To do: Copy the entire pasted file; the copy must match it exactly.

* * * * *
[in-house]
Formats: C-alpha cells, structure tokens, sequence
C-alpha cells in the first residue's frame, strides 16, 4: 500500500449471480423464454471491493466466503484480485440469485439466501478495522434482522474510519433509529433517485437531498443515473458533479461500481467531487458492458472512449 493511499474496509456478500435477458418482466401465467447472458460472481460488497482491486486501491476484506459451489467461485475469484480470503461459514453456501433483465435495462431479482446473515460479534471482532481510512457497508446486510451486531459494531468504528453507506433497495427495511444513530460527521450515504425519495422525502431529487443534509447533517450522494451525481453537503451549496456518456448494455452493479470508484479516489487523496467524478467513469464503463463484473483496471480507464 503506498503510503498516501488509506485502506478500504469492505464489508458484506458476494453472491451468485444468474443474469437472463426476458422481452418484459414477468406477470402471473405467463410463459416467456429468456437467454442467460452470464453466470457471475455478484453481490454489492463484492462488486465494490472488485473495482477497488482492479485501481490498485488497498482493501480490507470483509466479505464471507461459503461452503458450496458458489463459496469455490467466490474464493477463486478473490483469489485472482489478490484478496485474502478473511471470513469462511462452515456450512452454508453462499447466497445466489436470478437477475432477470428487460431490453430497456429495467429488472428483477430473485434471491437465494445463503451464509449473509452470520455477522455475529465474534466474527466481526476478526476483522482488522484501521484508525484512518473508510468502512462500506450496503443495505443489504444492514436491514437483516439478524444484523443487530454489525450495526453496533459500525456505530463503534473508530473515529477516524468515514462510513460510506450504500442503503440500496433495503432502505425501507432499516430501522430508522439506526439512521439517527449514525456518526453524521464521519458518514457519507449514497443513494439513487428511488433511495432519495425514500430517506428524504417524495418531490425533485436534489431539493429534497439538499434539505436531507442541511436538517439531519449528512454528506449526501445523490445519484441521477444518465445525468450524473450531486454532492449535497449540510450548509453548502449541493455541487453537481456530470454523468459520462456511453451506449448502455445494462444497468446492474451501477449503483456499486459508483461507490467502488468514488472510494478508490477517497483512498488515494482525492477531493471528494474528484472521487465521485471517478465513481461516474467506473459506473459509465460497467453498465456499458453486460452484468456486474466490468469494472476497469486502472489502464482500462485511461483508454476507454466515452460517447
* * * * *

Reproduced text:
[in-house]
Formats: C-alpha cells, structure tokens, sequence
C-alpha cells in the first residue's frame, strides 16, 4: 500500500449471480423464454471491493466466503484480485440469485439466501478495522434482522474510519433509529433517485437531498443515473458533479461500481467531487458492458472512449 493511499474496509456478500435477458418482466401465467447472458460472481460488497482491486486501491476484506459451489467461485475469484480470503461459514453456501433483465435495462431479482446473515460479534471482532481510512457497508446486510451486531459494531468504528453507506433497495427495511444513530460527521450515504425519495422525502431529487443534509447533517450522494451525481453537503451549496456518456448494455452493479470508484479516489487523496467524478467513469464503463463484473483496471480507464 503506498503510503498516501488509506485502506478500504469492505464489508458484506458476494453472491451468485444468474443474469437472463426476458422481452418484459414477468406477470402471473405467463410463459416467456429468456437467454442467460452470464453466470457471475455478484453481490454489492463484492462488486465494490472488485473495482477497488482492479485501481490498485488497498482493501480490507470483509466479505464471507461459503461452503458450496458458489463459496469455490467466490474464493477463486478473490483469489485472482489478490484478496485474502478473511471470513469462511462452515456450512452454508453462499447466497445466489436470478437477475432477470428487460431490453430497456429495467429488472428483477430473485434471491437465494445463503451464509449473509452470520455477522455475529465474534466474527466481526476478526476483522482488522484501521484508525484512518473508510468502512462500506450496503443495505443489504444492514436491514437483516439478524444484523443487530454489525450495526453496533459500525456505530463503534473508530473515529477516524468515514462510513460510506450504500442503503440500496433495503432502505425501507432499516430501522430508522439506526439512521439517527449514525456518526453524521464521519458518514457519507449514497443513494439513487428511488433511495432519495425514500430517506428524504417524495418531490425533485436534489431539493429534497439538499434539505436531507442541511436538517439531519449528512454528506449526501445523490445519484441521477444518465445525468450524473450531486454532492449535497449540510450548509453548502449541493455541487453537481456530470454523468459520462456511453451506449448502455445494462444497468446492474451501477449503483456499486459508483461507490467502488468514488472510494478508490477517497483512498488515494482525492477531493471528494474528484472521487465521485471517478465513481461516474467506473459506473459509465460497467453498465456499458453486460452484468456486474466490468469494472476497469486502472489502464482500462485511461483508454476507454466515452460517447